A very early start out of Paris, meant that we were flying into Naples by breakfast time. A quick 2 hour flight and suddenly we were flying over the amazing Amalfi Coast and into the main city Naples. I had pre booked a driver to meet us at the airport and drive us to Sorrento, where we were staying. There are 5 of us, with lots of luggage, so taxis are out of the question for the airport pick up, and the thought of hiring a car, which crossed my mind, seemed a little adventurous when we had not been to this part of Italy before.
I also pre booked a tour to the ancient city of Pompeii on our way to Sorrento. Kind of killing 2 birds with stone. We were always going to visit Pompeii, so it seemed logical to do it first, and assuming the hotel rooms would not be ready until later in the day, this was a good way to address timing and location issues. Our driver, Lorenzo, was a keen guide, and within 30 minutes we were lining up at the gates of Pompeii.
We were there by 10am. Good timing. I strongly suggest, if you plan to visit Pompeii, get there super early, or much later in the day. For one, the heat is dramatic in this area, and by 1130, the city was jammed with tourists and tours. Allow 2 hours, max, for the viewing. It’s enough.
The erupting volcano devastated Pompeii nearly 2000 years ago in 79 AD but the ash and rock helped preserve buildings almost in their original state, as well as forming eery shapes around the curled-up corpses of victims of the disaster. It really is quite a strange sight to see human forms, in protective positions, frozen in time. Only the hardest of hearts remained unmoved at the sight of these doomed ashen people clinging to each other as catastrophe approached, mothers cradling their children, husbands embracing wives, dogs straining on leads. On a less sombre note, the architecture is quite stunning. Columns and marble, bathing areas and judicial chambers, all at a standstill. Some completely ruined, others, partially. Time has stood still in this ancient Roman town.
By 1pm, after a quick traditional pizza lunch, we jumped back in our car, and Lorenzo was expertly navigating his way around the winding cliff top streets to Sorrento. (Good idea not to hire a car) Located in Campania, Sorrento is not officially part of the Amalfi Coast, just North, however, it seemed like a pretty perfect place to start. Lorenzo drove us through the town before taking us to the hotel, to point out the best restaurants and bars, the best gelato bar, and the town square. His advice, if the menu offers fish and chips, run. Only eat at traditional Italian bistros. Good advice.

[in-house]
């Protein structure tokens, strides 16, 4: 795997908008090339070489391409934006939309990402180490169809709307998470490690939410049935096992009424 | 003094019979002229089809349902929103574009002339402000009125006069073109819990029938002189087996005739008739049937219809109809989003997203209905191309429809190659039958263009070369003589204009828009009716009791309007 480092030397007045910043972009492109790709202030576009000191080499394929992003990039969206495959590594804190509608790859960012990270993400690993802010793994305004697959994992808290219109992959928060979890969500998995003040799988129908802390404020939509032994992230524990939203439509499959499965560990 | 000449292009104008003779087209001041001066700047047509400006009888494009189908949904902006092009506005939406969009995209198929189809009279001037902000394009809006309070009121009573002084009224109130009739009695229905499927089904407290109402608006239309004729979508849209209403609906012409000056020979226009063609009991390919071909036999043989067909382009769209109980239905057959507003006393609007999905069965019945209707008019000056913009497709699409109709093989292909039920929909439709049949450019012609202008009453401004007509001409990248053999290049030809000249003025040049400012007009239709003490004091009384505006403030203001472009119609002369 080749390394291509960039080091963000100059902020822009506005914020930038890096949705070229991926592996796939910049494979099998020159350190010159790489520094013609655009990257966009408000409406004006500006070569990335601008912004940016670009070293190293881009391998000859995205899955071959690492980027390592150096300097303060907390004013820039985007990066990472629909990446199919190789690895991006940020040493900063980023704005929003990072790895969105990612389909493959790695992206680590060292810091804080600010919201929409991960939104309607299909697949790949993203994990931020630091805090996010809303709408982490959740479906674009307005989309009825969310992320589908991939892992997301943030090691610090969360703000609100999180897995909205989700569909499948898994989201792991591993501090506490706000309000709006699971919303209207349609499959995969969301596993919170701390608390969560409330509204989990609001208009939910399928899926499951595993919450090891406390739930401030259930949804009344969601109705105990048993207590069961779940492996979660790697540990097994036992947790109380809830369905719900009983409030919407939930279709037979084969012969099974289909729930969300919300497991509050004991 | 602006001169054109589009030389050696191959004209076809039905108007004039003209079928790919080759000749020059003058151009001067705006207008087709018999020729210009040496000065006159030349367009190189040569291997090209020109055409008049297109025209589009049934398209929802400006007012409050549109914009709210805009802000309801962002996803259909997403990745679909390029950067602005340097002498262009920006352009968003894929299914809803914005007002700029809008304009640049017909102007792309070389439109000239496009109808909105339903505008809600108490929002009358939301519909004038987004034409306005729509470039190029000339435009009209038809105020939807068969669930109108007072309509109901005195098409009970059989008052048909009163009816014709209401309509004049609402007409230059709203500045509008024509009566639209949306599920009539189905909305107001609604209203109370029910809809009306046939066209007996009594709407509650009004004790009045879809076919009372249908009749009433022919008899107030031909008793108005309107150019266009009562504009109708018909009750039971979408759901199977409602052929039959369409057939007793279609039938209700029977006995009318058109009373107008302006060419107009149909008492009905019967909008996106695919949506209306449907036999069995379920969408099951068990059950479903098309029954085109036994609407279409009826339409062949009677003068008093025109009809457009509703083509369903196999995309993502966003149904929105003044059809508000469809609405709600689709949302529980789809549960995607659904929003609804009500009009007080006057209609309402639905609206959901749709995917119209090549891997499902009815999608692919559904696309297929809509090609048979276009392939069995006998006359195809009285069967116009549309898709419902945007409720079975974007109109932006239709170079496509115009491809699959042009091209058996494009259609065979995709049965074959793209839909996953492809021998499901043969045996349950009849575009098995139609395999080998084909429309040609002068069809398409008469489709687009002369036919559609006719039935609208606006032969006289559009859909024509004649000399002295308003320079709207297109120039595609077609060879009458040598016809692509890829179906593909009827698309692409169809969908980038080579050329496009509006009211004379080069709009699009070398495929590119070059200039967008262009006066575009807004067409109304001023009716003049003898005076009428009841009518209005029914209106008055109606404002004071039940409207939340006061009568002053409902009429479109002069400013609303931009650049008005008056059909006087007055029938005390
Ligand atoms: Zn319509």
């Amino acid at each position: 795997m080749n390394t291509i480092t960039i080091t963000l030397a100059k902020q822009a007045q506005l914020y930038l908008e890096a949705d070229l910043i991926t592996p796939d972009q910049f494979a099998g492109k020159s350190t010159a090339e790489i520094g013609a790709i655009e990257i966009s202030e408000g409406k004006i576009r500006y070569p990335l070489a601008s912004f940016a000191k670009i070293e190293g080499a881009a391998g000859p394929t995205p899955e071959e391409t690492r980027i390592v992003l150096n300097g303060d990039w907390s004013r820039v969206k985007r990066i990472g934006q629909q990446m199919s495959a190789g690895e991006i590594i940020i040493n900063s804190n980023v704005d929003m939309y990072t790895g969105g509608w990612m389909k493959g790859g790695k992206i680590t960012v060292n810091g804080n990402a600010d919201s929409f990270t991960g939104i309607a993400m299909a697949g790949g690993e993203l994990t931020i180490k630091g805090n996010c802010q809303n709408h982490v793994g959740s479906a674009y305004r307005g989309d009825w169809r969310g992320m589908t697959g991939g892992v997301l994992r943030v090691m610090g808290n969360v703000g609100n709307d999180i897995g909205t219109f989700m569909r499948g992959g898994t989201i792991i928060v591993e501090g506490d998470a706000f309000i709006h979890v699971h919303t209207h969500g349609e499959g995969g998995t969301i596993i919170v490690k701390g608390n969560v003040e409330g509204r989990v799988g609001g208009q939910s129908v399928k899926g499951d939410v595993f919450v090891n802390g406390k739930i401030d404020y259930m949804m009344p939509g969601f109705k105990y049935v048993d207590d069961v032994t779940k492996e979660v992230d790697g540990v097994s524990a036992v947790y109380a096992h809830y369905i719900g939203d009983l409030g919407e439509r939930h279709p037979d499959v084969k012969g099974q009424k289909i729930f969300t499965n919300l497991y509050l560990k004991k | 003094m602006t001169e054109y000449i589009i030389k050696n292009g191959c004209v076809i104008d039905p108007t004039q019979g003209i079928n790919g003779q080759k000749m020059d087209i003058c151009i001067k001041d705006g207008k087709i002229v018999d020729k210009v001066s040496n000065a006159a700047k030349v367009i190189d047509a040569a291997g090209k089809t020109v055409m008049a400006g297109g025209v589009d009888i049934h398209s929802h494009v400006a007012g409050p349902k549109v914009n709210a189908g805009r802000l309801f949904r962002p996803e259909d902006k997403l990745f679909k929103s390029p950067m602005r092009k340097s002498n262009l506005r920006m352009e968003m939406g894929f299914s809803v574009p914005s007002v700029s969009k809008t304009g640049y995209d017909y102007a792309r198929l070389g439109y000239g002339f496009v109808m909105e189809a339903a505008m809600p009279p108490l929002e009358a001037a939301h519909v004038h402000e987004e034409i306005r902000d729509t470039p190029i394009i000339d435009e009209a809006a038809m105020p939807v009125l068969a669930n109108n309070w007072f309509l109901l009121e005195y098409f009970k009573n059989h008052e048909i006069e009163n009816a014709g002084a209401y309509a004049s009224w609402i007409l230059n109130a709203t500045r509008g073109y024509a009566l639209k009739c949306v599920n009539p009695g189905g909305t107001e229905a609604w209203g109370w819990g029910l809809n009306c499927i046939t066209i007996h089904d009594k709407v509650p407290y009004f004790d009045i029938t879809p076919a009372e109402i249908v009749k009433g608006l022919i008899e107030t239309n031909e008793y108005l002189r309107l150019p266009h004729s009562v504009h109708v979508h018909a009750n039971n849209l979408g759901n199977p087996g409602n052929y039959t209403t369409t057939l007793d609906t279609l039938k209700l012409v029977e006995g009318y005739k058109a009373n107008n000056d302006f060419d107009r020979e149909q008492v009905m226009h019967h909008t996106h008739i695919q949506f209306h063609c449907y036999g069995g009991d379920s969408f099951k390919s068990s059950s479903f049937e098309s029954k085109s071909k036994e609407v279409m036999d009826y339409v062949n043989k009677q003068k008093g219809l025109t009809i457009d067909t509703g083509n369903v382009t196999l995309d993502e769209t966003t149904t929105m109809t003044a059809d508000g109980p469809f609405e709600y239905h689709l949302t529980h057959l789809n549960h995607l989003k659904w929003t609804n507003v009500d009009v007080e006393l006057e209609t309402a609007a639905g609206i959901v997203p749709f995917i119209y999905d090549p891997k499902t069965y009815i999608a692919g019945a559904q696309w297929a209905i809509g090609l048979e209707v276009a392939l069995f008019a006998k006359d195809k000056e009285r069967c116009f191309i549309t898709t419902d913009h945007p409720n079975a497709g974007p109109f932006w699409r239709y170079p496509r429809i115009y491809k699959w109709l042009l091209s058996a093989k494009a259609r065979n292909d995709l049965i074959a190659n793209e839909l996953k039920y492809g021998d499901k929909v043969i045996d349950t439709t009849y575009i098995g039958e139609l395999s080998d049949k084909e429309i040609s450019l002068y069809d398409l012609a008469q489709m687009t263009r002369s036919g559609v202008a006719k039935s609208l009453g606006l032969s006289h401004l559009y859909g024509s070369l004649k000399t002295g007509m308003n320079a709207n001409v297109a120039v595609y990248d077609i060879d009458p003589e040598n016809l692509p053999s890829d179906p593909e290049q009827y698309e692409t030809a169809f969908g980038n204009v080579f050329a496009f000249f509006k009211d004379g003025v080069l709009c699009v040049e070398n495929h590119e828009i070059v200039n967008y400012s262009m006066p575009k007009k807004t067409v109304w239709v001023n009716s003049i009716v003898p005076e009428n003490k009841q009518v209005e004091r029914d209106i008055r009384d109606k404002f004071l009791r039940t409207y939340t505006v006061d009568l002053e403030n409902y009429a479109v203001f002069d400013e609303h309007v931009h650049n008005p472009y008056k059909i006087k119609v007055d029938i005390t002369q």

Our hotel, The Grand Hotel Ambasciatori, is pictured above, and is located high upon the cliff, overlooking the ocean. I spent many months, researching and planning this itinery, and I selected this hotel for a number of reasons. The location was key. A five minute walk to the town square, an ocean view was paramount, and a private beach. The lift for beach access was an unexpected bonus.
I wanted to inhale this spectacular coastline, and there are only a handful of hotels that encompassed my wish list. The view is incredible, has to be seen to be believed; and at night the flickering lights of Naples across the bay is stunning. The private beach is in fact, a deck protruding out into the ocean, with sun lounges, a bar and striped blue and white European style umbrellas. The atmosphere is perfect.
Our first night in Sorrento was spent, relaxing on the terrace, enjoying the night lights, eating pizza..again, and sipping Limoncello…It could not get much better….